“Do Revenge” was in jeopardy of losing one or both of its stars when a twist of fate allowed director Jennifer Kaitlyn Robinson to cast her dream performers. In fact, she was able to move production to Atlanta a month before filming began in order to keep Maya Hawke, who was filming “Stranger Things” Season 4 at the time, as antagonist Eleanor in the film.
In the Netflix teen dark comedy, Hawke costars as Eleanor alongside Camila Mendes, who plays the other half of the deceitful duo as Drea Torres, the fallen “it” girl.
“We cast the movie in 2020. Cami and Maya both signed on, and then ‘Stranger Things’ pushed, which means that in our window where we were making the movie we technically lost Maya,” Robinson said in a recent zoom interview with TheWrap. “If we had waited for Maya to complete ‘Stranger Things,’ we would have lost Cami and Cami and I both were quite devastated.”
Robinson felt so strongly that these two actresses were right for the roles in her new film that when the opportunity came to keep them both in the production, she jumped at the chance.
“I was actually in Australia shooting ‘Thor: Love and Thunder’, and I got a call from Peter Cron and Anthony Bregman who produced the movie, [saying] ‘Hey, so what do you think about moving the whole thing to Atlanta and getting Maya back?’” Robinson continued. “And I started crying and in two seconds I was like, ‘Yes, yes.’ And that was it. And then we moved the production six weeks before shooting.”
In the film, Maya Hawke’s Eleanor and Camila Mendes’ Drea team up to take down each other’s enemies in a swapped revenge scheme. Drea loses her status as popular girl in Rosehill Country Day School’s elite social group when her ex-boyfriend Max (Austin Abrams) leaks a risky video she makes meant only for his eyes. Eleanor’s desire for vengeance comes from a childhood traumatic event in which a girl at summer camp (first thought to be Ava Capri’s Carissa Jones, but later determined to actually be Drea herself) outed Eleanor and spread a rumor that Eleanor tried to hold her down and kiss her.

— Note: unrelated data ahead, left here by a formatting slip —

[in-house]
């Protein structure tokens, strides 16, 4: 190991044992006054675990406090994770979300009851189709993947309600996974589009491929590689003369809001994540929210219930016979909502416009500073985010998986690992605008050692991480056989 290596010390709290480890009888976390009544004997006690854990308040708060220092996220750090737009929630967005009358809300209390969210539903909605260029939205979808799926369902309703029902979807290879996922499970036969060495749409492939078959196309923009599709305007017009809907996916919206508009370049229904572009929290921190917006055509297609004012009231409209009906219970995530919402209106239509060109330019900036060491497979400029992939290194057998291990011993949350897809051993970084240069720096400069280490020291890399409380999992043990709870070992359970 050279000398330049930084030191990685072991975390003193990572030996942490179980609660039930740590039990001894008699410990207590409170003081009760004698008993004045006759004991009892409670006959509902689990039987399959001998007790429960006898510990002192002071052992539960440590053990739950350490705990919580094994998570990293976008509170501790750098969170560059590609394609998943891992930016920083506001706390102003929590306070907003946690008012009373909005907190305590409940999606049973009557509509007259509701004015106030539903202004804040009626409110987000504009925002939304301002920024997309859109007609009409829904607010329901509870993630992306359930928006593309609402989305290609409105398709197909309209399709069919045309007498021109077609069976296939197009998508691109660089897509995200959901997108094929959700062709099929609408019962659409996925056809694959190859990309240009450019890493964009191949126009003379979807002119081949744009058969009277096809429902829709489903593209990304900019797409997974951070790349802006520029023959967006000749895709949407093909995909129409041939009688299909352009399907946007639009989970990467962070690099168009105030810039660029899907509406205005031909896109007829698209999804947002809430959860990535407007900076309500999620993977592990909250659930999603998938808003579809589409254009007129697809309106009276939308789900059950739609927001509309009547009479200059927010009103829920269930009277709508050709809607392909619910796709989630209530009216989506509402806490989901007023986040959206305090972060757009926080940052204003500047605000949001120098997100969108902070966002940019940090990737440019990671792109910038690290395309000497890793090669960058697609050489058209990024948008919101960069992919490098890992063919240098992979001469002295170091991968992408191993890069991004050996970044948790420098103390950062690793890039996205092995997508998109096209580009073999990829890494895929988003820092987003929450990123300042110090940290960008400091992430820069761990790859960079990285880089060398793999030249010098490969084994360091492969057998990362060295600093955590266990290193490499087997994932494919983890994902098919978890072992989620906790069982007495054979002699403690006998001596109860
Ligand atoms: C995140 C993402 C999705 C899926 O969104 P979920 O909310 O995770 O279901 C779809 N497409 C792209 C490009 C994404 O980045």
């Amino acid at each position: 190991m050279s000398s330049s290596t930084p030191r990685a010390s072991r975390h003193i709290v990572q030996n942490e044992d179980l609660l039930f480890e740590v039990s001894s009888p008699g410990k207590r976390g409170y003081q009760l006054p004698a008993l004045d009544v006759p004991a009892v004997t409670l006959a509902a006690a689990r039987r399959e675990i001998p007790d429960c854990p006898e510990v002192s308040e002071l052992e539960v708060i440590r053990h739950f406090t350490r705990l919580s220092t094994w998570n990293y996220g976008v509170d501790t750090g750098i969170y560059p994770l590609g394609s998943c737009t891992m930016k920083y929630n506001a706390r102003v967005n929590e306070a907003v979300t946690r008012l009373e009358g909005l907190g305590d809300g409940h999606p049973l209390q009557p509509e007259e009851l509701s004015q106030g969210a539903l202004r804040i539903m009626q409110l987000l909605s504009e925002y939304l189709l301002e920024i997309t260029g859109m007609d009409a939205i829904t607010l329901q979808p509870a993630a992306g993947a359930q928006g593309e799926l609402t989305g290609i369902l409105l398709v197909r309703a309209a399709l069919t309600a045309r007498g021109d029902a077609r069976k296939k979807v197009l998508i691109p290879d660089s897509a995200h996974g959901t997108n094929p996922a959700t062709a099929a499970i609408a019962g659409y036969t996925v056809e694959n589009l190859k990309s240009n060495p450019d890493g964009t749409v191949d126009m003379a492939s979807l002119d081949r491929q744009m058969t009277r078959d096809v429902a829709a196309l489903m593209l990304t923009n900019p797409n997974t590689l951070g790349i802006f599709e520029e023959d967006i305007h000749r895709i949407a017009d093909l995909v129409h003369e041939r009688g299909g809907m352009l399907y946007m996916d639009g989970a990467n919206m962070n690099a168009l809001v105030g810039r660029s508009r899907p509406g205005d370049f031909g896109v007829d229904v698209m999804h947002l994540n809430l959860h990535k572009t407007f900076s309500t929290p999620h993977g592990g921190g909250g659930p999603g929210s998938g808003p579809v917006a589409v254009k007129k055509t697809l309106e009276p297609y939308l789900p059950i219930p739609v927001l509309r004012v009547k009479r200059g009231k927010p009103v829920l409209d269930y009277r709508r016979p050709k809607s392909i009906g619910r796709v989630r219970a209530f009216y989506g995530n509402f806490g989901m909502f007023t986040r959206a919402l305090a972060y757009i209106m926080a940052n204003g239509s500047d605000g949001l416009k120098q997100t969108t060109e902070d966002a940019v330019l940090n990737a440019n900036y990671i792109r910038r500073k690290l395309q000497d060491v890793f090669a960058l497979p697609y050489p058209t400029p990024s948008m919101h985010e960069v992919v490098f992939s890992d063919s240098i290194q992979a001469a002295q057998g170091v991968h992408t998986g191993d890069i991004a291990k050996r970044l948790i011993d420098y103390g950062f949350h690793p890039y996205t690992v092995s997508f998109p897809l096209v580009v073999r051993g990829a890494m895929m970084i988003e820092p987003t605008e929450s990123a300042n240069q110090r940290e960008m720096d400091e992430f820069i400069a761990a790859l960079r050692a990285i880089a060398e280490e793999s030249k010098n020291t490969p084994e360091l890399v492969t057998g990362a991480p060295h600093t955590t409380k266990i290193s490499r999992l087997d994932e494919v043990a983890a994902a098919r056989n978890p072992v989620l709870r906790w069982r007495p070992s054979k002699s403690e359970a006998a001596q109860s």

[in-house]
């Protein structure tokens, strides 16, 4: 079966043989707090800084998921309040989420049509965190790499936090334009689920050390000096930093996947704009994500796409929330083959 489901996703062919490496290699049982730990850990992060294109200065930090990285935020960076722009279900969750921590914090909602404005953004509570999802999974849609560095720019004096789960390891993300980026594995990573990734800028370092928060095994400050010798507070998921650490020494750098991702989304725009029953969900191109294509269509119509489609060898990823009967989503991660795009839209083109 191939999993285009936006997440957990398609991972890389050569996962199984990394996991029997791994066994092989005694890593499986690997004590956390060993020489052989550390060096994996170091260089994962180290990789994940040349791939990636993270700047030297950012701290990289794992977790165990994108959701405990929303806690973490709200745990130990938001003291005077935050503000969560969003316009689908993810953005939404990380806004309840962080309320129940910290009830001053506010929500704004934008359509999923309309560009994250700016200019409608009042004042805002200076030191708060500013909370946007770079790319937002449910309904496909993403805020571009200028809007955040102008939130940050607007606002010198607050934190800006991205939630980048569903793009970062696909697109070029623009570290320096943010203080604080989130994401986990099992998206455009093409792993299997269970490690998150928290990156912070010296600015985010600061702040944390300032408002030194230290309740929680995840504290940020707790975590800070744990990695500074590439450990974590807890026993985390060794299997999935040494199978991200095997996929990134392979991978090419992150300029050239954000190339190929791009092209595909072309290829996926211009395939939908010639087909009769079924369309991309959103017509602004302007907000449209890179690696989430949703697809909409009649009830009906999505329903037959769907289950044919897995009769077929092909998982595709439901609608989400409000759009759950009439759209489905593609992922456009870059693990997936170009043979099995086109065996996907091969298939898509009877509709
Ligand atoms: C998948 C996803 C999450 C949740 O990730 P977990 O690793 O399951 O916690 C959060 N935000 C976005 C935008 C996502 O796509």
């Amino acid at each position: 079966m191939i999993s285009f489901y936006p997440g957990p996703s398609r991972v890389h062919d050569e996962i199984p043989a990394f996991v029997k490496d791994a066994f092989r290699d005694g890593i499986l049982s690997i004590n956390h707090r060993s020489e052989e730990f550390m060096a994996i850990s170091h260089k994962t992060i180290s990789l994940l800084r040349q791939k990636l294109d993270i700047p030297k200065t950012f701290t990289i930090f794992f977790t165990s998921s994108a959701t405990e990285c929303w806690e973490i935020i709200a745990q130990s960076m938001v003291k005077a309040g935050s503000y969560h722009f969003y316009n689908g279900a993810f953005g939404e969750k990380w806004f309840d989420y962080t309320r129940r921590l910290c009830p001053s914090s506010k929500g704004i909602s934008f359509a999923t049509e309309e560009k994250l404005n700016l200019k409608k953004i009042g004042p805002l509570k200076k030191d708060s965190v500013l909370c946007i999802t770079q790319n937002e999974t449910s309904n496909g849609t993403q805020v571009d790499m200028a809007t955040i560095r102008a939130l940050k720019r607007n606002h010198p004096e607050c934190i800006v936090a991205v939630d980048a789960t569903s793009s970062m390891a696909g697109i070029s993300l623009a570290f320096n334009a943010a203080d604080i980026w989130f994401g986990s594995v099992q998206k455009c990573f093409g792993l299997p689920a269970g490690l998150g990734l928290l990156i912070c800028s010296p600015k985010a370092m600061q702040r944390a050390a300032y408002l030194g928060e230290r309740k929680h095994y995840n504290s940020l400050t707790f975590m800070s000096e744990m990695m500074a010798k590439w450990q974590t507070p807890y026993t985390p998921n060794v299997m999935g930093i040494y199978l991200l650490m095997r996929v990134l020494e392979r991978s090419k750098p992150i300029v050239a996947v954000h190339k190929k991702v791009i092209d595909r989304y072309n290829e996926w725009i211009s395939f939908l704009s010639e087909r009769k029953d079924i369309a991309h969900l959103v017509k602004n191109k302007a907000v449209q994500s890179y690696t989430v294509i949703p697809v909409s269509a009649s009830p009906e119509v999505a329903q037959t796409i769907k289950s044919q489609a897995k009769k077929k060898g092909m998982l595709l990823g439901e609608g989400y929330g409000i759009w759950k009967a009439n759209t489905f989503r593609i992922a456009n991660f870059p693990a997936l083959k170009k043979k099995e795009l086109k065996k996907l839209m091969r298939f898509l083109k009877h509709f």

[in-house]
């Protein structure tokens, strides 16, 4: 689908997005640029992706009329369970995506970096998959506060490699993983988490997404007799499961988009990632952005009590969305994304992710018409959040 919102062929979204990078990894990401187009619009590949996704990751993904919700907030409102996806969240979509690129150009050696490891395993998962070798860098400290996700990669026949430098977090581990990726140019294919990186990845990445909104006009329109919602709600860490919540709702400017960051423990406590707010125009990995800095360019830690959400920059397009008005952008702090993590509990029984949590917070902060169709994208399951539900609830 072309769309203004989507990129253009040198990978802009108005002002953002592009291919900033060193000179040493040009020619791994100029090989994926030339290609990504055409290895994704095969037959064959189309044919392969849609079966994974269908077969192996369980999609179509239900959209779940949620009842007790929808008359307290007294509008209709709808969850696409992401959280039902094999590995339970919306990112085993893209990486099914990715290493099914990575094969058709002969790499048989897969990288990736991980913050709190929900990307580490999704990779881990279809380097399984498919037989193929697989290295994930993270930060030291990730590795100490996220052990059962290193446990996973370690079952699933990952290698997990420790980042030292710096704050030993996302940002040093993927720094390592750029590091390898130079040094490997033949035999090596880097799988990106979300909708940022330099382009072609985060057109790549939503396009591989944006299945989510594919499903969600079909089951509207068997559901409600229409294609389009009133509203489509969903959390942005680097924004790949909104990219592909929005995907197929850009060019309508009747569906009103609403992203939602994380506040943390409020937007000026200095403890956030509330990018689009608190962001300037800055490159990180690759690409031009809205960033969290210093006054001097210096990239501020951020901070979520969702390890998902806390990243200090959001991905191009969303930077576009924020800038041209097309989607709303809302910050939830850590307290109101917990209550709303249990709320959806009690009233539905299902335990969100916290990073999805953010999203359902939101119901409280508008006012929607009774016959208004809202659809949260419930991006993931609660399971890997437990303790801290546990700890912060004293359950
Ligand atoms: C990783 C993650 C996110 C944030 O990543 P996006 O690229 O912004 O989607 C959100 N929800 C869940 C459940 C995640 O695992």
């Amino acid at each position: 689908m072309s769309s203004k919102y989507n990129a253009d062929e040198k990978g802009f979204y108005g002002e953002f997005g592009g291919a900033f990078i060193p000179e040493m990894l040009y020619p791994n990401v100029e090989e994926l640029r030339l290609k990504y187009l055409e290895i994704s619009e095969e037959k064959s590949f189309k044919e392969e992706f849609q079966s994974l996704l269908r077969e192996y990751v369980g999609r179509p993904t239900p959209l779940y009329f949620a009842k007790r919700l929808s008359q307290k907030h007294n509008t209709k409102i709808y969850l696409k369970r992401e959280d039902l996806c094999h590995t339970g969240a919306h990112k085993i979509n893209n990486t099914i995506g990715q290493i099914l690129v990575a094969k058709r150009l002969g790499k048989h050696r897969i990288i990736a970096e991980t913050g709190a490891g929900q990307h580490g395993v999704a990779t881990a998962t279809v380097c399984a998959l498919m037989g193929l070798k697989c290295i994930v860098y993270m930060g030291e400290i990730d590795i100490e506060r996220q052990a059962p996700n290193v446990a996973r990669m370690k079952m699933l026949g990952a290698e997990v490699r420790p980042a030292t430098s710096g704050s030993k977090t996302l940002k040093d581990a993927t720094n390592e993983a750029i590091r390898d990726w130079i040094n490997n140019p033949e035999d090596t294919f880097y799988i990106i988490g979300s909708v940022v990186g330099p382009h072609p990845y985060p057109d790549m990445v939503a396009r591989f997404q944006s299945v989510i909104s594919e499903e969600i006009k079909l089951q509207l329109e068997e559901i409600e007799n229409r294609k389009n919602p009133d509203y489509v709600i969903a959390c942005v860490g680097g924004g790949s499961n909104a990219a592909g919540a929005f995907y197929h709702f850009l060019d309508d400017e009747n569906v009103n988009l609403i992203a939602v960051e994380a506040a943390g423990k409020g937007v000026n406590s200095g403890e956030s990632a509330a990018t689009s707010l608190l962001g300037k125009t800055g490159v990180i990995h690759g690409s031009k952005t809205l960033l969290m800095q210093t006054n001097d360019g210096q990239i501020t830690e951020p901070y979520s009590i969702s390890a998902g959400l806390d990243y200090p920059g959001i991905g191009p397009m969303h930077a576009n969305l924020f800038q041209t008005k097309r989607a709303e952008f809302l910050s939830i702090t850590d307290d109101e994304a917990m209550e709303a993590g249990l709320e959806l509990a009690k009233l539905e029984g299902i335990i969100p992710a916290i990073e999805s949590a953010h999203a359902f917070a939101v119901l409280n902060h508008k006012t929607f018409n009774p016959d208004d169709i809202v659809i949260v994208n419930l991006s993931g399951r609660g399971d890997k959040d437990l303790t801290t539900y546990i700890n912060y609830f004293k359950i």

“It’s a classic kind of beta and alpha story with a very fun twist,” Robinson said.
At certain points in the film, it is unclear who is the beta and who is the alpha, although from the beginning it seems that the positions are clearly established. In terms of the script, Robinson feels the story was always there, even if it’s structured differently than one of its inspirations, Alfred Hitchcock’s “Strangers on a Train” (1951), from which Robinson says “Do Revenge” is mostly a departure.
“Where it really changes and starts to become something really, really wonderful is when you cast it and you get to start to work with the actors who are going to embody these characters, and really starting to find kind of collaborate with them and find you know, the version of the character that makes the most sense with them,” Robinson said.
“Everyone is wonderful in all of the different [movies and shows] that they’re on. You’re always like, ‘Oh cool, they have this fan base and this fan base, we can bring them all together for ‘Do Revenge,’ but honestly, everyone was just perfect for the movie,” Robinson said. “Like Rish, for example. I took a really long time to find Russ, I re-read a lot of people, and ‘Ms. Marvel,’ had not come out. It was in the middle of shooting and he just did a tape and I was like, ‘Oh my God, this kid, he’s amazing.’”
Robinson credits the packed ensemble cast with making the film’s production easier.
“There was there was never a moment where I was like, ‘Oh, God, this is really hard.’ And I think a lot of that has to do with the fact that Camila and Maya are so talented and so amazing,” she said. “And the cast really was so keyed into who they were as these characters that everyday was really such a joy onset. It was like ‘Oh, we found the perfect ingredients and made the best meal ever. Cinematically ever.”
Robinson also worked with costume designer Alana Morshead and production designer Hillary Gurtler to create the colorful “Girl World,” which is their nickname for the neon, pastel, party high school setting that encompasses “Do Revenge.” In addition to composer Este Haim, she also worked with music supervisor Rob Lowry (“Gossip Girl”) to collect several songs that matched the young adult story.
“There were several songs that were written into the script. ‘Brutal,’ the Olivia Rodrigo song — I had that in my ear as I was shoot[ing] [and] directing Cami so that I could time it exactly. To when, I wanted her face to fall so that it would hit with the drop of the song,” Robinson said. “I really wanted the music to be the heartbeat of the film, and be able to bridge that 90s nostalgia and the Gen Z new and find that middle ground sonically in the soundtrack.”
Ultimately, after directing “Someone Great,” Robinson aimed to capture the roller coaster of adolescence and all of the emotions that come with it.
“Loneliness is spot on, because I think that [Drea and Eleanor are] both very lonely characters who find each other. It was really always about wanting the film, while the film is big and loud and fun, wanting it to really emotionally resonate and feel really real to that time of being young and feeling everything so intensely,” she said. “I want people to engage with it. I want people to feel. I don’t want to assign how they should feel. I just hope that they feel something. It can be good, it can be bad. I want to elicit something.”
“Do Revenge” is now streaming on Netflix.